System Restore – A Layman’s Guide; How to remove your login password from Windows 10; US government: Stop using the Samsung Galaxy Note 7 right now; Should I take the free iPhone 7 deal or lease my next phone? You can remove Cortana from Windows 10, but it’s tricky; Nine Android alternatives to the iPhone 7; 5 audiophile myths, totally busted; Cord cutting is a bigger bargain than ever; – and much more news you need to know.
Jim Hillier: System Restore – A Layman’s Guide – I peruse a lot of articles on tech sites, not only to help further my own education but also to keep an eye on what others are writing about. Although some tech sites are spot on with their information, it never ceases to amaze me just how many are spreading bad advice and misinformation. I recently came across one such article discussing System Restore which included the following closing statement:
Everyone should think of System Restore first when they start having problems with their computer.
In my humble opinion, that is patently bad advice. System Restore should always be the last resort, not the first response. There are several very good reasons for this:
How to use Windows 10’s Projecting To This PC feature to create a wireless multiple-monitor configuration – The Anniversary Update includes a new feature that lets you use Wi-Fi to project the display from a Windows 10 phone or computer to your Windows 10 PC. Here’s how to set it up.
How to remove your login password from Windows 10 – Because not everyone needs to run his or her PC like Fort Knox.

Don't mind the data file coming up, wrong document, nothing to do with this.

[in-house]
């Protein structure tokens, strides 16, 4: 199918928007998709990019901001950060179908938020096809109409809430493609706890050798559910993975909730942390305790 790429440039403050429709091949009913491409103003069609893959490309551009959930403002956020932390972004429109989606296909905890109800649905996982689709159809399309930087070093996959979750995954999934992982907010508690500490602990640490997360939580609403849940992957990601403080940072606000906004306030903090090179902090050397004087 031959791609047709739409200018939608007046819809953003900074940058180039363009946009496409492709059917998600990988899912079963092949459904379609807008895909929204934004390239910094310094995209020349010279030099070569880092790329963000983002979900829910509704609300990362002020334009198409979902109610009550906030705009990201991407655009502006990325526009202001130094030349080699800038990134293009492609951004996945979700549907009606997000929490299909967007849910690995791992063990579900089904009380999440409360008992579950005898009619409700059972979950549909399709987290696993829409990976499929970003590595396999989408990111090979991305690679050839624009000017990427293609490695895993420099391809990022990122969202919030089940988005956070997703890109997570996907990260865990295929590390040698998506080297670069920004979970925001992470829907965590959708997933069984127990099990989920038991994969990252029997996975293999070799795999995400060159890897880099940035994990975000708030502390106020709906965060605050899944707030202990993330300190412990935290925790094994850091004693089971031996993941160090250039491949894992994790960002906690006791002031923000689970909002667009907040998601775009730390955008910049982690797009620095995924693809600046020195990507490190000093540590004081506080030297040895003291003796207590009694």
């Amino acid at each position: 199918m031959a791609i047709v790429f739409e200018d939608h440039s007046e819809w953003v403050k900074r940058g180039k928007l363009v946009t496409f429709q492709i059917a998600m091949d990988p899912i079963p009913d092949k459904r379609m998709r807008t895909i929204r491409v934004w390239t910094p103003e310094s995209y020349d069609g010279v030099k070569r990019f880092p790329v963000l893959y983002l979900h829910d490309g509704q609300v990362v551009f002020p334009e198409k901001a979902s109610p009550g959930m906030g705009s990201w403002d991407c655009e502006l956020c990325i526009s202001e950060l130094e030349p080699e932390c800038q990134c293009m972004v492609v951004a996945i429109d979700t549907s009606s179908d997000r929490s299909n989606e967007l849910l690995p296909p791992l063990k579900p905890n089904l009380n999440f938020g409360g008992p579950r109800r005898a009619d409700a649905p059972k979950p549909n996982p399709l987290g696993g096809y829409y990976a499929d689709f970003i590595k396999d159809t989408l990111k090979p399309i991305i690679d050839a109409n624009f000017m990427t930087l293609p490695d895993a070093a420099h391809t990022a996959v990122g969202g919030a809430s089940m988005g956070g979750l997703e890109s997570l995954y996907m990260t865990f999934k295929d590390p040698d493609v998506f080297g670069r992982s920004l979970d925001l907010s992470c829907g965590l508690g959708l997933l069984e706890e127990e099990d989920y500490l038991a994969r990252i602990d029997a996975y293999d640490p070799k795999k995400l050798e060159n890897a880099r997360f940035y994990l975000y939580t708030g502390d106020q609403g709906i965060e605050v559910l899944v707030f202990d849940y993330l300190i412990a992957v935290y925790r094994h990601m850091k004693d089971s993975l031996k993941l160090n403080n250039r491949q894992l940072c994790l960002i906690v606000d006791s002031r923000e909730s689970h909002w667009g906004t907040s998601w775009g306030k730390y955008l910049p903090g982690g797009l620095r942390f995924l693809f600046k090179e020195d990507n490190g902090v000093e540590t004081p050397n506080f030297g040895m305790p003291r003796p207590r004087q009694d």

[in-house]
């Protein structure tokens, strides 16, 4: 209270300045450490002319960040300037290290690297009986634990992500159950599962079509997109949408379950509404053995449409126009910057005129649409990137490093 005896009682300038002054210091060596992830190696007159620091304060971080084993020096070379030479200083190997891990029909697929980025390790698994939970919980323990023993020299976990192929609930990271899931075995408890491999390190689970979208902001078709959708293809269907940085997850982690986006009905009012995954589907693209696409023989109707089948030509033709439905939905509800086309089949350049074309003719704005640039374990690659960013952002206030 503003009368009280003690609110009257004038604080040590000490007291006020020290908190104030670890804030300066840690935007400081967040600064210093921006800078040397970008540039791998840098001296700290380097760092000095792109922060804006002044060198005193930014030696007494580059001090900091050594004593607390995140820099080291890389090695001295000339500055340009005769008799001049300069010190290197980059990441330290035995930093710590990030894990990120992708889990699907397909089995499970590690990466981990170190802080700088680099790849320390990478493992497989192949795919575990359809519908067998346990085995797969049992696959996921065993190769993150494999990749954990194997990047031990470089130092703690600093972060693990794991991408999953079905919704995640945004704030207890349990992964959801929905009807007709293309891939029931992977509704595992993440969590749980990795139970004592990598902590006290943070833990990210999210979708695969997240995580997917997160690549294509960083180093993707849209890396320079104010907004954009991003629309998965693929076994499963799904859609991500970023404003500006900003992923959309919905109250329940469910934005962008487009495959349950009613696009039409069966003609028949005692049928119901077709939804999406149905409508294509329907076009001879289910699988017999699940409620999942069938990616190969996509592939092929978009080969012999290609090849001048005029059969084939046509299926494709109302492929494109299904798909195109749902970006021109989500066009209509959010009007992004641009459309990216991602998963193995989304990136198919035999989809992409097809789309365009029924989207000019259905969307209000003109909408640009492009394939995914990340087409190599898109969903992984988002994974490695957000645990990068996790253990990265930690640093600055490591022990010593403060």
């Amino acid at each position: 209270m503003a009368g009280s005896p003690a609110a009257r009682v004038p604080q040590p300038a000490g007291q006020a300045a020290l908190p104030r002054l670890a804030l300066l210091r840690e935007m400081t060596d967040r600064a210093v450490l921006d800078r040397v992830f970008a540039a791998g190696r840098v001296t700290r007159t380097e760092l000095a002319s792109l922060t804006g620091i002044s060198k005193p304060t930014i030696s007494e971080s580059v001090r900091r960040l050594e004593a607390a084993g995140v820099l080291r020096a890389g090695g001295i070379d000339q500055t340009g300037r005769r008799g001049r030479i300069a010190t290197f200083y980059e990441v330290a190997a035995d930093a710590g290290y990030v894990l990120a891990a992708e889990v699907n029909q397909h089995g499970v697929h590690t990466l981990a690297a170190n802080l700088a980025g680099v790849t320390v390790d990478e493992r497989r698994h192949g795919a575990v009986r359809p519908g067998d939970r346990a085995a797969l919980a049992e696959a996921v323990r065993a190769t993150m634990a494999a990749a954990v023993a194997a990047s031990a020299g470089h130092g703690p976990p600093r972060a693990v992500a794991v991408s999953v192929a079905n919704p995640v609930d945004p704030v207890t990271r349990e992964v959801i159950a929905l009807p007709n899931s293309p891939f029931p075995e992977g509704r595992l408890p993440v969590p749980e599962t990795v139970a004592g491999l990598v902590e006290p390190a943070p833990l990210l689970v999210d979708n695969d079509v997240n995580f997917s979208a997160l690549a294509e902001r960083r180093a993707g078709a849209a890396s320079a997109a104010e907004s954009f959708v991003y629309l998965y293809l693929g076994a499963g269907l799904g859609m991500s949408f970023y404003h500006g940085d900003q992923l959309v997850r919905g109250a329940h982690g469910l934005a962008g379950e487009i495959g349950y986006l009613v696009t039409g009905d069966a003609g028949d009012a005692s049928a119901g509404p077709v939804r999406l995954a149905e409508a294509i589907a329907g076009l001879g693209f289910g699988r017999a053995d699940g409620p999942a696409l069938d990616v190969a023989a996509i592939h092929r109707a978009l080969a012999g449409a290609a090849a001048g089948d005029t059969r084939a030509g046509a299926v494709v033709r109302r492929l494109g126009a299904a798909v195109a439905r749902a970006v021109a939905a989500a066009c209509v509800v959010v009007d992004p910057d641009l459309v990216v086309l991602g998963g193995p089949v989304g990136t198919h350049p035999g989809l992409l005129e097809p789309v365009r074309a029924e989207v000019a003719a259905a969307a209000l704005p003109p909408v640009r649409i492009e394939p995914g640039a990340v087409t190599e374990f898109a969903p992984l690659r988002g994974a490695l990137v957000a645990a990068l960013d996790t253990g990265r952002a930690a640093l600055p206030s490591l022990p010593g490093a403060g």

You can remove Cortana from Windows 10, but it’s tricky – Just turning off Cortana is easy. Removing her completely is hard. We’ll show you how to delve cautiously into the Windows registry.
US government: Stop using the Samsung Galaxy Note 7 right now – Amid more reports of fires and exploding devices, the CPSC is asking Note 7 owners to immediately stop using the faulty device.
How to repair Windows’ master boot record and fix your bricked PC – Your PC won’t work if Windows’ MBR is corrupted or erased. Luckily, it can be fixed.
Facebook photo-sharing app Moments expands to web, adds support for full-res photos – Facebook Moments, the company’s private photo-sharing application which took the place of mobile photo sync late last year, is now expanding beyond the confines of your mobile phone and your personal network. While previously, the app allowed you to share your photos with select Facebook friends, the new version allows you to share a web link to your private album with anyone – even those you’re not connected with on the social network. They can then join the album, and proceed to add their own photos. This makes Moments more useful at larger events where not everyone may be connected on Facebook, such as baby showers, weddings, parties, and more.
How to install a Chrome extension to your desktop from your smartphone – Sometimes it’s stunning how handy Google makes it to use its software—it really, really is. If you have a smartphone you can now remotely install Google Chrome extensions to your desktop PC. This is similar to the way you can remotely install Android apps to your phone from your PC (just in reverse). Even better, this method works on any smartphone. I tested it on an Android phone, a Windows 10 Mobile phone, and an iPhone. In each case, it worked exactly the same way.